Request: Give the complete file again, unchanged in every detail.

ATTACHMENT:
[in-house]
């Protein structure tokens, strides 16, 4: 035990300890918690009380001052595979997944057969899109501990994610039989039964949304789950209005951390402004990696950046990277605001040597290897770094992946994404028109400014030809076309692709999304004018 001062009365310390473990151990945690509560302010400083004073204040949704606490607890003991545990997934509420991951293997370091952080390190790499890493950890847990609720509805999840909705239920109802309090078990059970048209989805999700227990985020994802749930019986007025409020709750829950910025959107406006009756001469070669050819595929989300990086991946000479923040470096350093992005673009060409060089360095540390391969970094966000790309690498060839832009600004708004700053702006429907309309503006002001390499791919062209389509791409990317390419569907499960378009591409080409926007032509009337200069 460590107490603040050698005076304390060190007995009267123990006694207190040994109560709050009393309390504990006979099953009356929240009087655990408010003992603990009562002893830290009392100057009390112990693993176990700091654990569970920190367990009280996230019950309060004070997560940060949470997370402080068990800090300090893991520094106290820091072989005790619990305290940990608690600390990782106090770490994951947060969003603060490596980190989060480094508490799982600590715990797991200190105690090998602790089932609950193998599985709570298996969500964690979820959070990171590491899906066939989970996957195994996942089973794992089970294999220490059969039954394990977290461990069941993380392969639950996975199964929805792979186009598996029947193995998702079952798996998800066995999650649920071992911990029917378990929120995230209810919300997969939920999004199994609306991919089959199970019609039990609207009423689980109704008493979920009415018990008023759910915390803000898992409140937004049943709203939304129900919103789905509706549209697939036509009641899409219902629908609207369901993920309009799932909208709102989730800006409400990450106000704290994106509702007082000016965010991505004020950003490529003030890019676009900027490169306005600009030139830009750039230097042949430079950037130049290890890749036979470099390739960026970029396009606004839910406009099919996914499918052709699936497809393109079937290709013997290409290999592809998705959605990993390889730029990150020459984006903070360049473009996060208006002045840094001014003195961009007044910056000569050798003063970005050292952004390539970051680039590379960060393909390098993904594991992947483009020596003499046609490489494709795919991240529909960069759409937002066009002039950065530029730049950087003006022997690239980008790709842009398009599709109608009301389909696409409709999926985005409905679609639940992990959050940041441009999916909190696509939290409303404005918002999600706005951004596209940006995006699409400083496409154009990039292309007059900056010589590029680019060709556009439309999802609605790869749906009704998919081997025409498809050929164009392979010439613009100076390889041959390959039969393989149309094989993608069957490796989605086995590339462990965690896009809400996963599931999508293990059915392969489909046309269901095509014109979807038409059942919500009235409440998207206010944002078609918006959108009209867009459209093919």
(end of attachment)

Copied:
[in-house]
């Protein structure tokens, strides 16, 4: 035990300890918690009380001052595979997944057969899109501990994610039989039964949304789950209005951390402004990696950046990277605001040597290897770094992946994404028109400014030809076309692709999304004018 001062009365310390473990151990945690509560302010400083004073204040949704606490607890003991545990997934509420991951293997370091952080390190790499890493950890847990609720509805999840909705239920109802309090078990059970048209989805999700227990985020994802749930019986007025409020709750829950910025959107406006009756001469070669050819595929989300990086991946000479923040470096350093992005673009060409060089360095540390391969970094966000790309690498060839832009600004708004700053702006429907309309503006002001390499791919062209389509791409990317390419569907499960378009591409080409926007032509009337200069 460590107490603040050698005076304390060190007995009267123990006694207190040994109560709050009393309390504990006979099953009356929240009087655990408010003992603990009562002893830290009392100057009390112990693993176990700091654990569970920190367990009280996230019950309060004070997560940060949470997370402080068990800090300090893991520094106290820091072989005790619990305290940990608690600390990782106090770490994951947060969003603060490596980190989060480094508490799982600590715990797991200190105690090998602790089932609950193998599985709570298996969500964690979820959070990171590491899906066939989970996957195994996942089973794992089970294999220490059969039954394990977290461990069941993380392969639950996975199964929805792979186009598996029947193995998702079952798996998800066995999650649920071992911990029917378990929120995230209810919300997969939920999004199994609306991919089959199970019609039990609207009423689980109704008493979920009415018990008023759910915390803000898992409140937004049943709203939304129900919103789905509706549209697939036509009641899409219902629908609207369901993920309009799932909208709102989730800006409400990450106000704290994106509702007082000016965010991505004020950003490529003030890019676009900027490169306005600009030139830009750039230097042949430079950037130049290890890749036979470099390739960026970029396009606004839910406009099919996914499918052709699936497809393109079937290709013997290409290999592809998705959605990993390889730029990150020459984006903070360049473009996060208006002045840094001014003195961009007044910056000569050798003063970005050292952004390539970051680039590379960060393909390098993904594991992947483009020596003499046609490489494709795919991240529909960069759409937002066009002039950065530029730049950087003006022997690239980008790709842009398009599709109608009301389909696409409709999926985005409905679609639940992990959050940041441009999916909190696509939290409303404005918002999600706005951004596209940006995006699409400083496409154009990039292309007059900056010589590029680019060709556009439309999802609605790869749906009704998919081997025409498809050929164009392979010439613009100076390889041959390959039969393989149309094989993608069957490796989605086995590339462990965690896009809400996963599931999508293990059915392969489909046309269901095509014109979807038409059942919500009235409440998207206010944002078609918006959108009209867009459209093919």